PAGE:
We have been worried that bears may be problems, since they have made their way around these parts the last 3-4 years. So far no issues from a bear, other than speeding up the downing of some trees and limbs. Possibly we think a bear may have been the culprit that got a lot of our tomatoes, turkeys could be suspects too though.
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Re: grumble grumble grumble

Postby callmefence » Wed Oct 04, 2017 7:21 pm

So sorry for your trouble.
We have a lot of coyote's and to my knowledge have never lost a calf to them. Although they pretty much ran us out of the sheep business. Me and my uncle killed over 60 in a three month period.
I disagree with a earlier post that coyote's don't leave a trace.
With the exception of very small lambs.
A grown Barbados sheep wieghs about 80 pounds. And we would almost always find remains. If your pasture is big enough that you can't reasonably search it all. I wouldn't rule out that the calves are simply being bedded down out of sight. You can tell of course by looking at the cows to see if they've been nursed. If you can search your entire pasture and can't find any remains. I wouldn't suspect coyote's.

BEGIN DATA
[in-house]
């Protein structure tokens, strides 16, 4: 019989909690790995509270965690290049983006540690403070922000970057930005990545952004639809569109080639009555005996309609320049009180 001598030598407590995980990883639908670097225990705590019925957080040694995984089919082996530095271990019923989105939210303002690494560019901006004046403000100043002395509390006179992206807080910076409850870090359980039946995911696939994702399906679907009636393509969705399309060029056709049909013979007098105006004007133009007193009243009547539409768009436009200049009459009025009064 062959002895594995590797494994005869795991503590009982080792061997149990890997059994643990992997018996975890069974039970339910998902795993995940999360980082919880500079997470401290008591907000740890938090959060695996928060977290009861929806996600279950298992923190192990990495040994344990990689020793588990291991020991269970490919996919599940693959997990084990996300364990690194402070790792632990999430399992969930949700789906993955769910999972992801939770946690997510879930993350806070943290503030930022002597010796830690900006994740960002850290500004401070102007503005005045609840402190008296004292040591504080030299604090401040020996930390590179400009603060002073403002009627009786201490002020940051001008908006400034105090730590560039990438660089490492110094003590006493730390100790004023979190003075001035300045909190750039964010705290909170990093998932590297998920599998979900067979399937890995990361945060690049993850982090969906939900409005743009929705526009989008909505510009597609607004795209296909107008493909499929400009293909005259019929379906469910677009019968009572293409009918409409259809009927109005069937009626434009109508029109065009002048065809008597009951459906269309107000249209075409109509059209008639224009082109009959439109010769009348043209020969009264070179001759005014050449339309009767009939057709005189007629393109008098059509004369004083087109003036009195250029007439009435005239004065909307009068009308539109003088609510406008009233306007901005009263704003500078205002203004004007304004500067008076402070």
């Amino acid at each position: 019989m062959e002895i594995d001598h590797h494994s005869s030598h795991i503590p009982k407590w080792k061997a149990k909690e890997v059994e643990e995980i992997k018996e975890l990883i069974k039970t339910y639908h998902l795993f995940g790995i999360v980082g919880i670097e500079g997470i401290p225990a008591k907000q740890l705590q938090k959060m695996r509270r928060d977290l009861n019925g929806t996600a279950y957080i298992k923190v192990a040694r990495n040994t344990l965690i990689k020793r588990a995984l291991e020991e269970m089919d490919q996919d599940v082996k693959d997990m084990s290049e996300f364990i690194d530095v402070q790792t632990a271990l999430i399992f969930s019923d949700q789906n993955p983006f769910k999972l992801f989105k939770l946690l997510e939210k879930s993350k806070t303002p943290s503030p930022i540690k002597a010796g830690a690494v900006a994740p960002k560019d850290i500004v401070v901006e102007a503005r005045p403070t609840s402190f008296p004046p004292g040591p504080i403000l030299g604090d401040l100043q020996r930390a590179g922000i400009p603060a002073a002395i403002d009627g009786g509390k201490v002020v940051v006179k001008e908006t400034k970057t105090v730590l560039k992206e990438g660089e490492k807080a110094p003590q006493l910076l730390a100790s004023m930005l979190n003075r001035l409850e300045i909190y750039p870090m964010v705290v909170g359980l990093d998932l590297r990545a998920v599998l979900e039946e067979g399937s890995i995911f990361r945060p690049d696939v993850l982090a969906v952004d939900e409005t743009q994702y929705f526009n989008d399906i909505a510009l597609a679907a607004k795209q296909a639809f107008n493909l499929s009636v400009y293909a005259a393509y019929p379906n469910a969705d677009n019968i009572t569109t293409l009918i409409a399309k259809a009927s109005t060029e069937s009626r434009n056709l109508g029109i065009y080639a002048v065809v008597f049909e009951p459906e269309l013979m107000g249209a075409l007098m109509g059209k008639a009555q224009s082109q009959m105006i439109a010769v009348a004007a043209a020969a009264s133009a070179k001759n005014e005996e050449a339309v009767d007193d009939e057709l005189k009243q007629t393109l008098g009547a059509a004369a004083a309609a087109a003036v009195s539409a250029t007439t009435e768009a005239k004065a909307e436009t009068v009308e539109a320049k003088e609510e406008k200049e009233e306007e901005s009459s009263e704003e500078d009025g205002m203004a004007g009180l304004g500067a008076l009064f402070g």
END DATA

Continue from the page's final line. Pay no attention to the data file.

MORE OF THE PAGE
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Ky hills
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Re: grumble grumble grumble

Postby Ky hills » Wed Oct 04, 2017 7:54 pm

callmefence wrote:So sorry for your trouble.
We have a lot of coyote's and to my knowledge have never lost a calf to them. Although they pretty much ran us out of the sheep business. Me and my uncle killed over 60 in a three month period.
I disagree with a earlier post that coyote's don't leave a trace.
With the exception of very small lambs.
A grown Barbados sheep wieghs about 80 pounds. And we would almost always find remains. If your pasture is big enough that you can't reasonably search it all. I wouldn't rule out that the calves are simply being bedded down out of sight. You can tell of course by looking at the cows to see if they've been nursed. If you can search your entire pasture and can't find any remains. I wouldn't suspect coyote's.


I agree with you, in that we would always find the remains of a coyote kill too, unless it was a small lamb like you said.
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Re: grumble grumble grumble

Postby Muddy » Wed Oct 04, 2017 8:02 pm

Agreed with above. We usually find remains of coyote kills.
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Re: grumble grumble grumble

Postby TCRanch » Wed Oct 04, 2017 8:10 pm

Look up. You'll see the buzzards circling.